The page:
When to her lute Corinna sings,
Here voice revives the leaden strings,
And doth in highest notes appear
As any challenged echo clear;
But when she doth of mourning speak,
Ev'n with her sighs the strings do break.
And as her lute doth live or die,
Led by her passion, so must I:
For when of pleasure she doth sing,
My thoughts enjoy a sudden spring;
But if she doth of sorrow speak,
Ev'n from my heart the strings do break.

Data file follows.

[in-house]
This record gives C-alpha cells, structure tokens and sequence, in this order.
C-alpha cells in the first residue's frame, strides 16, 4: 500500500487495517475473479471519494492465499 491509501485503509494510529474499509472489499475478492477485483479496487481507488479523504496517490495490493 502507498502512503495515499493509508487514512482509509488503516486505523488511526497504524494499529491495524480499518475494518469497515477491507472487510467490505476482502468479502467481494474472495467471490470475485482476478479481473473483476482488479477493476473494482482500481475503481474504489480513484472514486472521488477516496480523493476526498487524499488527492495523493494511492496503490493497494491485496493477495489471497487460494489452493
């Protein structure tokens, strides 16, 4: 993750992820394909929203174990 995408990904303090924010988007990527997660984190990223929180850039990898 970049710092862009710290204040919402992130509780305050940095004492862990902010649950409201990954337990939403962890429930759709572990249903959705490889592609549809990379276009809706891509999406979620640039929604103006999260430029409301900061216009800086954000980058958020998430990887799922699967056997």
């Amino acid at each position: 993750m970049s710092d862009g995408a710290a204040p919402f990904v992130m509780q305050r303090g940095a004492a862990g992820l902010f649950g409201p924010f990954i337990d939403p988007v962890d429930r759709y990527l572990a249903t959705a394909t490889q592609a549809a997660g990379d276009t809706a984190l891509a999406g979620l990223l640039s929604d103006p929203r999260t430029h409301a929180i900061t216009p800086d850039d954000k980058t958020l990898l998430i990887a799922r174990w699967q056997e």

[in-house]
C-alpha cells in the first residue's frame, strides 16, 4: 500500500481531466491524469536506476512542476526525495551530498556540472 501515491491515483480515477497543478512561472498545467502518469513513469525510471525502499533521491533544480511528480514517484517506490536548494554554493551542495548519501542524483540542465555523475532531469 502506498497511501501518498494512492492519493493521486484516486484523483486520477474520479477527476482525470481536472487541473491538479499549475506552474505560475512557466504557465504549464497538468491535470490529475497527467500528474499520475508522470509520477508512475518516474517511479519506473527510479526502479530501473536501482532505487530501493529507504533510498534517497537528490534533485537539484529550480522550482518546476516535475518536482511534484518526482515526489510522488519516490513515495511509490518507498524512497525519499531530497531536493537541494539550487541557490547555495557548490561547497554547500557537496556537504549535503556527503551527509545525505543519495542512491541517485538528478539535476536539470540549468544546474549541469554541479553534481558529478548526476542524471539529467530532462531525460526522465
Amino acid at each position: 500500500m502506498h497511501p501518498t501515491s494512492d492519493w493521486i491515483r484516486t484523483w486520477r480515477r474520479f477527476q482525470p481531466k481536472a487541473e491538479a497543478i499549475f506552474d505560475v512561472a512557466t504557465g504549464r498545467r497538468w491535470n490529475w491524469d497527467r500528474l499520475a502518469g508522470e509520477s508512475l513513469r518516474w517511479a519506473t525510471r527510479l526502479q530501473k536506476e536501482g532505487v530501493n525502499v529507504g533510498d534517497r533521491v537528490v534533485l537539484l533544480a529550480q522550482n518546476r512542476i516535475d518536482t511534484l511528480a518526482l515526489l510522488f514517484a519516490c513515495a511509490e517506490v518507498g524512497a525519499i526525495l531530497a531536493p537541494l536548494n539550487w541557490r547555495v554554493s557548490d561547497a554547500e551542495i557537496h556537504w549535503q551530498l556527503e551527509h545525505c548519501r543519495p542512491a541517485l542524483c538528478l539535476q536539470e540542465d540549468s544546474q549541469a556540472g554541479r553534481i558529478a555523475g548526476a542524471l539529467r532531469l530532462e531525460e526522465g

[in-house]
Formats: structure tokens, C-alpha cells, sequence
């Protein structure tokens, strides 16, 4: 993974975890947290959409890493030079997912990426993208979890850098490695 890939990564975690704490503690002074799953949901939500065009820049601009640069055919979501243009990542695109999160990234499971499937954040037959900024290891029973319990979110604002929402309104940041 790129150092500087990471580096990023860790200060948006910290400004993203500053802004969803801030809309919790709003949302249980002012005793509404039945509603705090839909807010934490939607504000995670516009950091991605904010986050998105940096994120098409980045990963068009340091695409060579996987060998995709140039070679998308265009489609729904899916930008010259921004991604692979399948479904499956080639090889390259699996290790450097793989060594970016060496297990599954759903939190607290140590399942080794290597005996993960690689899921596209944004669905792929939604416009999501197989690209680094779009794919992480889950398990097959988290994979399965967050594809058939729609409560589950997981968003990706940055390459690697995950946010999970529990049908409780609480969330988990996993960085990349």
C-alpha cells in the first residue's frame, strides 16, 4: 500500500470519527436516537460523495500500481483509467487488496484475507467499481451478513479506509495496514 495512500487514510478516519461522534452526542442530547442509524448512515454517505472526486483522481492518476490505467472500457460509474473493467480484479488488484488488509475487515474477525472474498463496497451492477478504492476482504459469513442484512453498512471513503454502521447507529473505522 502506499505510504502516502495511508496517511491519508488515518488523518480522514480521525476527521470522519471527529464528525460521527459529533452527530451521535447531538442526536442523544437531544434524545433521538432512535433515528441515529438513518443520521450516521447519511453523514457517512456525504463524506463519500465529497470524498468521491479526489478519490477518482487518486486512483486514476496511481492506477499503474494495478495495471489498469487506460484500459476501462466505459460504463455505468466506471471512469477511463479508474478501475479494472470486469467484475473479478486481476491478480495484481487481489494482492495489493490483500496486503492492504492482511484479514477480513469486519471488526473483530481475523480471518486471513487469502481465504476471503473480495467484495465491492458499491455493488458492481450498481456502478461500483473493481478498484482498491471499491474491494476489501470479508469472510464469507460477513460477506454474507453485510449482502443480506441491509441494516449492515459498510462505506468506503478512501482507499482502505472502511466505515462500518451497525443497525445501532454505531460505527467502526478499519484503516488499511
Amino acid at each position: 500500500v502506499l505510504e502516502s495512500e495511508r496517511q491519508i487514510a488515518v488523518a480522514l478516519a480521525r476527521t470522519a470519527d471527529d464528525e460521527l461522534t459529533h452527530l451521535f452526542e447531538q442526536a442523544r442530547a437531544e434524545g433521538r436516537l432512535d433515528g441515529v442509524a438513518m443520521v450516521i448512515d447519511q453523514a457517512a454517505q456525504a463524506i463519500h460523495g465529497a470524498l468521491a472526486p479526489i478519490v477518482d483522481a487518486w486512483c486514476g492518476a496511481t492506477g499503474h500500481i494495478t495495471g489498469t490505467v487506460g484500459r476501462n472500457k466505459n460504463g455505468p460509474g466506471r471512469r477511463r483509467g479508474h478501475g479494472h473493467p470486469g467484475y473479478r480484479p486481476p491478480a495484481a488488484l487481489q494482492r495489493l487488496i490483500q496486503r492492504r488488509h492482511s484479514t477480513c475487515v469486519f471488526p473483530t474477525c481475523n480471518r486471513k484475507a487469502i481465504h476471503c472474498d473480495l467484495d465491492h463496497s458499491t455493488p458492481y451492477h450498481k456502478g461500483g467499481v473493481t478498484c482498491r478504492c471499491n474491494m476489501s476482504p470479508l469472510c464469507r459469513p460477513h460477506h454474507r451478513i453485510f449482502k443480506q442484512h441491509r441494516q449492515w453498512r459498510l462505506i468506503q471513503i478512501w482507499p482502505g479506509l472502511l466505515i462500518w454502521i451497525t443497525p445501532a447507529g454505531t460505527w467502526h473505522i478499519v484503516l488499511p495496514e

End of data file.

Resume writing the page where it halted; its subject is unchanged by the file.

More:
The marvelous repetition of the last line of each sextet is what really brings this poem together for me. The song-like rhythm fits with the subject matter of the poem, and the rhymes are even couplets. The last line being close to the same in each repetition effectively paints the relationship between speaker and listener. The speaker in the poem is the listener in the situation, whose heart breaks in sync with Corinna', hence the repetition, once from the view of the singer, once from the view of the listener.